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Two-year-old Alta Fixslerscreenshot / 'PA'

WESTMINSTER, England, June 23, 2021 (LifeSiteNews) — A hearing in the U.K. Court of Appeal on a recent High Court decision to allow the removal of life support from a 2-year-old brain-damaged girl concluded today. No judgment has been made yet, however.

Two-year-old Alta Fixsler, who suffered brain damage at birth, is currently receiving care in a pediatric intensive care unit in a hospital under the operation of the Manchester University National Health Service (NHS) Foundation Trust. The hospital fought in May at the High Court to have Fixsler’s life support removed after her parents objected to the recommendation.

Fixsler’s parents subsequently petitioned to have their daughter discharged and taken overseas for continued care. The hospital, however, claimed that she will never recover from her current condition, arguing that disconnecting the girl’s ventilation is in her best interest. Removing ventilation will, in all likelihood, lead to Fixsler’s death.

Fixsler’s parents contested the hospital’s decision to remove care to the Court, arguing that to do so would be an affront to her Orthodox Jewish faith and offering alternative care for their daughter in an Israeli hospital.

The judge, Mr. Justice Alistair MacDonald, declared that “no medical benefit” could be found in Fixsler being taken to Israel, adding that further care provides “no prospect” of recovery. Ultimately, MacDonald ruled that it was in the child’s “best interests for the treatment that is currently sustaining her precious life now to be withdrawn” on May 28, insisting that “it is in her best interests for a palliative care regime to be implemented.”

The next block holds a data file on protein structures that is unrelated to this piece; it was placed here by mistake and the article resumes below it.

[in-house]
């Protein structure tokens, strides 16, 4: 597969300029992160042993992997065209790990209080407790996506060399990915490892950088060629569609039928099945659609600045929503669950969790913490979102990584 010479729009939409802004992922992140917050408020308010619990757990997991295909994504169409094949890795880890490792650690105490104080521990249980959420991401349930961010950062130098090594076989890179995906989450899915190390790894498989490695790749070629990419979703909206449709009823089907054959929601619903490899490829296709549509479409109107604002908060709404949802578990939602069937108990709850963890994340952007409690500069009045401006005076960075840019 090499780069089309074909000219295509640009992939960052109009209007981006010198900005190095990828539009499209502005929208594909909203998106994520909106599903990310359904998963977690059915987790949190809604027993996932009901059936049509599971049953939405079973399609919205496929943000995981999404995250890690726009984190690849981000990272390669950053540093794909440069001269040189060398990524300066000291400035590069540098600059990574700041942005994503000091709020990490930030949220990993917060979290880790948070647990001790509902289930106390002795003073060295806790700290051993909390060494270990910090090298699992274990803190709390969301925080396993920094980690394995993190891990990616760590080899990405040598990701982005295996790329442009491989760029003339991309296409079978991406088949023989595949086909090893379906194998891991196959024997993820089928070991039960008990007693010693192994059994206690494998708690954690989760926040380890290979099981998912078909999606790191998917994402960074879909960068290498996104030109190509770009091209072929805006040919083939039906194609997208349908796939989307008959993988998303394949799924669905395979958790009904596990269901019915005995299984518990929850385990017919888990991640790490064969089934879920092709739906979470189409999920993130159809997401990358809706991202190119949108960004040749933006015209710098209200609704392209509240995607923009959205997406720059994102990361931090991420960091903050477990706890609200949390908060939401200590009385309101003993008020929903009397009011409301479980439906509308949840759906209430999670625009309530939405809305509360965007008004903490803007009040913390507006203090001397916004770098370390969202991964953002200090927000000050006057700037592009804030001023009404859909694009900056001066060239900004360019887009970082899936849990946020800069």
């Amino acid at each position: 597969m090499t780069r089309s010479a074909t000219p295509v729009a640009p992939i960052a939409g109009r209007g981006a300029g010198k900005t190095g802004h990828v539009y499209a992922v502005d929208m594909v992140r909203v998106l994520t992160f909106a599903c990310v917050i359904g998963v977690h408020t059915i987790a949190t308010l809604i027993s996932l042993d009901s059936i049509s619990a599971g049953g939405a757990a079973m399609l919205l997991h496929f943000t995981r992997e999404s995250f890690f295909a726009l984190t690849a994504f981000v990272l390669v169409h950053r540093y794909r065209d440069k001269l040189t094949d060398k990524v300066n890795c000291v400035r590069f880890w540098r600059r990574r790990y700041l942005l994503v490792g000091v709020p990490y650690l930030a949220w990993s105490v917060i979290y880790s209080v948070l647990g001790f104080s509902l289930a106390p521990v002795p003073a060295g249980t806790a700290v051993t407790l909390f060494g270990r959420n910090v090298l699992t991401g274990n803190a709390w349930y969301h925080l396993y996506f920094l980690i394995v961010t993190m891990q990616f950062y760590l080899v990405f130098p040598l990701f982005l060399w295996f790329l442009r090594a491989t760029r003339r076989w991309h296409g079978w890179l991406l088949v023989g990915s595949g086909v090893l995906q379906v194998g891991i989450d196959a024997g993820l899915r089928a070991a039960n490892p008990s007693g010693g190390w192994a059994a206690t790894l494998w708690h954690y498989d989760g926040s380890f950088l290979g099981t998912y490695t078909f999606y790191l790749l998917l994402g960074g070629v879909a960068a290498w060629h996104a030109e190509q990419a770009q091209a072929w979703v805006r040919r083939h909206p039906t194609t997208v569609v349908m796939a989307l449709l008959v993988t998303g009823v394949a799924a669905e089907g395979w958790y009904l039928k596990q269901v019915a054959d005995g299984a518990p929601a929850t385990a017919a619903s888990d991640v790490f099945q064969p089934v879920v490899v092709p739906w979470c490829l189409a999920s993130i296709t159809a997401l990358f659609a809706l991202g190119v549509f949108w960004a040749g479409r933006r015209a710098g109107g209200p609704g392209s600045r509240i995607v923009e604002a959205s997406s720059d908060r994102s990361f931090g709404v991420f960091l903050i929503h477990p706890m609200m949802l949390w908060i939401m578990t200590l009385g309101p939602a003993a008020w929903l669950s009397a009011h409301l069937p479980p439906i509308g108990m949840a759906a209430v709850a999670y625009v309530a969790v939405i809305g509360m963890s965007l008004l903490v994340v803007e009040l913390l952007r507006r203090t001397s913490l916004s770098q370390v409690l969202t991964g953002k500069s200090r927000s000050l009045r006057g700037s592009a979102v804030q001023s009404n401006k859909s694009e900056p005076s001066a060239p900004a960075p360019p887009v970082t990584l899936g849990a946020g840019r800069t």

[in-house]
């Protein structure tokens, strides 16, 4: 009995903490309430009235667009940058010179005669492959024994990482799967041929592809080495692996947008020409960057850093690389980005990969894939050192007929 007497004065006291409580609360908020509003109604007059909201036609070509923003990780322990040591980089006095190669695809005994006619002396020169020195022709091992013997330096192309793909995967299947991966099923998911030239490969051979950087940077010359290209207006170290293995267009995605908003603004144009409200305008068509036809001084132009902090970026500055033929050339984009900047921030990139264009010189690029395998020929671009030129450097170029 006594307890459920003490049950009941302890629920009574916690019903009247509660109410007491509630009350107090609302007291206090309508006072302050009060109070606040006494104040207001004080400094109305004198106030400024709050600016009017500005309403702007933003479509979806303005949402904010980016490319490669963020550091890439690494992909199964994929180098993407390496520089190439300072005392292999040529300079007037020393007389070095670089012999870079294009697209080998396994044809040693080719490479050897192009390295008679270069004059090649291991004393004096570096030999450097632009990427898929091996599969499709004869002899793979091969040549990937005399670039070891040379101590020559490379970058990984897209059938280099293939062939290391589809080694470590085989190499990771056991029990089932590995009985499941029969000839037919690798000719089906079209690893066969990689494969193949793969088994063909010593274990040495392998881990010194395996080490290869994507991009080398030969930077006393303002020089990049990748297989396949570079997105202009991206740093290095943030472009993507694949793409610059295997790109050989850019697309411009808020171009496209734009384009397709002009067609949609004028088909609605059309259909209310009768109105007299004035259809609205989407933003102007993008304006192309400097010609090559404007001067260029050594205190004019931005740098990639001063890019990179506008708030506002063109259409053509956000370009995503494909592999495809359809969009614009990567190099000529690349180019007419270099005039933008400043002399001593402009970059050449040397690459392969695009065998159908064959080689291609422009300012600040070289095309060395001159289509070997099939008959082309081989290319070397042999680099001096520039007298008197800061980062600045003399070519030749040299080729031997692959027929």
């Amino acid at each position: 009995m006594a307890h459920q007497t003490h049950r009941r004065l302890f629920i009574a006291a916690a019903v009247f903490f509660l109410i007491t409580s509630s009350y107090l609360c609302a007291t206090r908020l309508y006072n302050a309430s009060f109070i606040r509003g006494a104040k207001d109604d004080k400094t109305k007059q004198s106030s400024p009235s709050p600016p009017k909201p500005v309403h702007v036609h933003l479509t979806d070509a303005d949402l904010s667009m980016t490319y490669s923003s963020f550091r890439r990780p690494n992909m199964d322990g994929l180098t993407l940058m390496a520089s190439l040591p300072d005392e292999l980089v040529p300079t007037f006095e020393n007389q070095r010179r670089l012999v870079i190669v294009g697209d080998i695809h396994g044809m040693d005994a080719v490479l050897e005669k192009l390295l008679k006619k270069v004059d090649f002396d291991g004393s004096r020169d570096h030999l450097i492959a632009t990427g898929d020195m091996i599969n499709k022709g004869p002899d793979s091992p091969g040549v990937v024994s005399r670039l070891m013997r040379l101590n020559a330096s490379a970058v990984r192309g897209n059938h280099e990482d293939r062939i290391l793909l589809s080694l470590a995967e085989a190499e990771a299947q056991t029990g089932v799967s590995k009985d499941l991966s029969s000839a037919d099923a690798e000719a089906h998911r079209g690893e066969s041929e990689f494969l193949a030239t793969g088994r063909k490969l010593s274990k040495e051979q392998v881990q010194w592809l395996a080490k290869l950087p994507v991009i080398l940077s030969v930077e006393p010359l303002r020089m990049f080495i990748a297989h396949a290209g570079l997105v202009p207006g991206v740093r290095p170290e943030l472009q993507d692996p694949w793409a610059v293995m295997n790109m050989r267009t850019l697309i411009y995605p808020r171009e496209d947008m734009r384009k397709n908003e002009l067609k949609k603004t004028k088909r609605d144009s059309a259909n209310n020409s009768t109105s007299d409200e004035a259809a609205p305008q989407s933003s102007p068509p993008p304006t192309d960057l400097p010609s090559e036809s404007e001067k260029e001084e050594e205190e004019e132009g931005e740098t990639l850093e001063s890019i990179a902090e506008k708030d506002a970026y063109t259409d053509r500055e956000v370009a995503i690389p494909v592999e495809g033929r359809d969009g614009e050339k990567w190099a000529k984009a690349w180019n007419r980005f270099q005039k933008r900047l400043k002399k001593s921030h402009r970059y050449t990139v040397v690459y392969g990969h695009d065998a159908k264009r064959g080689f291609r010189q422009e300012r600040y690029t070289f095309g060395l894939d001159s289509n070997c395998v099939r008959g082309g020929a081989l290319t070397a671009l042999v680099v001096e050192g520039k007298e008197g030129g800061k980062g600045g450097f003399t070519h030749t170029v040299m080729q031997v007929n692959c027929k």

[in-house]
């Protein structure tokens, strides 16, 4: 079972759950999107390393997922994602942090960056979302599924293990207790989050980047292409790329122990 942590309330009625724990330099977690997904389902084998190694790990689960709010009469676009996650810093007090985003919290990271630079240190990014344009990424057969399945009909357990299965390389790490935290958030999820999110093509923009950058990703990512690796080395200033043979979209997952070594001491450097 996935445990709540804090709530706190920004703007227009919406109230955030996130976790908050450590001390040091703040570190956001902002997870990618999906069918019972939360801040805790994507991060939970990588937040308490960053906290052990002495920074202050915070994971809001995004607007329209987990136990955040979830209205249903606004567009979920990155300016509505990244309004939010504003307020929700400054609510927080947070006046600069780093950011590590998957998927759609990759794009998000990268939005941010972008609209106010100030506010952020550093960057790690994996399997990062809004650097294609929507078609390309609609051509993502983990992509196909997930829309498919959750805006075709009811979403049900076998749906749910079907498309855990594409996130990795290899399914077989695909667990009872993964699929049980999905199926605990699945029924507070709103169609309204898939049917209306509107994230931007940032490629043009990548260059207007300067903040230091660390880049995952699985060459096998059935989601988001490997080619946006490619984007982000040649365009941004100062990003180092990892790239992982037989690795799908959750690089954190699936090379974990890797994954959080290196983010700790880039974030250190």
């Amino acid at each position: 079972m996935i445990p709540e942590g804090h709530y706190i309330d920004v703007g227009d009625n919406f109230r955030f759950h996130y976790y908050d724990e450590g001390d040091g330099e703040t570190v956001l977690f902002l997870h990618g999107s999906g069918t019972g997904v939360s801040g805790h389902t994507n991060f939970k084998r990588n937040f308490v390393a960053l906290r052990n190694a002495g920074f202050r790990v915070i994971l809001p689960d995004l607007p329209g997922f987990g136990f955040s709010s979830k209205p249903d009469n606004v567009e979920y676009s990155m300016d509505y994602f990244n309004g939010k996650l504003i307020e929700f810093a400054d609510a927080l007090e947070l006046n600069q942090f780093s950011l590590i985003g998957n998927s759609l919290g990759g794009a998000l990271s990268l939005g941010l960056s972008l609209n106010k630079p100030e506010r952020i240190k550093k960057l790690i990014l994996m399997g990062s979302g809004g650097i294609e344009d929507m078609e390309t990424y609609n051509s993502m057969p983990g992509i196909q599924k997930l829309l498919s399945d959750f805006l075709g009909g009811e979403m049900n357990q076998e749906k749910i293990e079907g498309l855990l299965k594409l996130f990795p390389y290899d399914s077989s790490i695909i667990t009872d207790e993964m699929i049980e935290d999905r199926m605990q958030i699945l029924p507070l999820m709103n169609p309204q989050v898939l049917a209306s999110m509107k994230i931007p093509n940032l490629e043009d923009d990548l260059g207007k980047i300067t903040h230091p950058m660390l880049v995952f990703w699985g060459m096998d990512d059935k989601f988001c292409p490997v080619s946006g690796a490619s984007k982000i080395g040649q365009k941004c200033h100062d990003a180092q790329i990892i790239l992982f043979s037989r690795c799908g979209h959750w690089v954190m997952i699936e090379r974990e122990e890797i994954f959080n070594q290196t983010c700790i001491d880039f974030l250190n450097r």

MacDonald urged that the parents “cannot be criticised for having reached a different decision informed by the religious laws that govern their way of life,” but insisted that Fixsler herself has not adopted the Jewish belief system, being a two-year-old girl, and therefore cannot be presumed to share her parents’ beliefs and values, including about life and death.

Applying to overturn MacDonald’s ruling at the U.K. Court of Appeal, Fixsler’s lawyer argued against MacDonald’s assumption that Fixsler cannot be presumed to hold Jewish principles, since her whole background is steeped in the Jewish tradition.

“If there had been lots of evidence of Alta rejecting the mores of that community, then that would be one thing,” Fixsler’s lawyer stated. “But where there isn’t, and we are talking about a baby born into a community, every member of which is part of that tradition, belief system, and mode of living … then it is not for Mr. Justice MacDonald to sit speculating that [Alta’s Jewish belief system] is some improper assumption. It is in fact the only proper assumption.”

The Court heard arguments from both the hospital’s counsel and the Fixsler’s for around an hour and a half before closing. The presiding judge, Lord Justice Baker, announced that no decision would be handed down today as the panel wants “to think carefully about the matters … and reread the papers. That means judgement will be handed down at a later date.”


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